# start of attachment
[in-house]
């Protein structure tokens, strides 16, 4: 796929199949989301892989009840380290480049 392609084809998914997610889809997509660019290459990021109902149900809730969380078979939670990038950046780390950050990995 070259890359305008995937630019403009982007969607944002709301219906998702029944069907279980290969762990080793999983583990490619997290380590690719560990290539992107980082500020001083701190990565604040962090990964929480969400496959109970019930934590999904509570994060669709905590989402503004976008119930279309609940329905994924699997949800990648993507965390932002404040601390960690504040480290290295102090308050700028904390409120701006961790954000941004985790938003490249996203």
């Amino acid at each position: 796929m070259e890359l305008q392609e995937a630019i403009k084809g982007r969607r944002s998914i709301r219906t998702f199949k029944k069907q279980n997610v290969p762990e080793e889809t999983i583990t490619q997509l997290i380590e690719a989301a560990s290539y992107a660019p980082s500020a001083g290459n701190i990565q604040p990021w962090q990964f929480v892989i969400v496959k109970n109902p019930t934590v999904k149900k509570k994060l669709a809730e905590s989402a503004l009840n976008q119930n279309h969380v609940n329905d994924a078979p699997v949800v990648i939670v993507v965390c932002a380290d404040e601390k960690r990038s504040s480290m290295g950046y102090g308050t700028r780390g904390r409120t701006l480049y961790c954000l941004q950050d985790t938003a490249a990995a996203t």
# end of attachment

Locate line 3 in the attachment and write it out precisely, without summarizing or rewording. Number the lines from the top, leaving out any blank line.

């Amino acid at each position: 796929m070259e890359l305008q392609e995937a630019i403009k084809g982007r969607r944002s998914i709301r219906t998702f199949k029944k069907q279980n997610v290969p762990e080793e889809t999983i583990t490619q997509l997290i380590e690719a989301a560990s290539y992107a660019p980082s500020a001083g290459n701190i990565q604040p990021w962090q990964f929480v892989i969400v496959k109970n109902p019930t934590v999904k149900k509570k994060l669709a809730e905590s989402a503004l009840n976008q119930n279309h969380v609940n329905d994924a078979p699997v949800v990648i939670v993507v965390c932002a380290d404040e601390k960690r990038s504040s480290m290295g950046y102090g308050t700028r780390g904390r409120t701006l480049y961790c954000l941004q950050d985790t938003a490249a990995a996203t």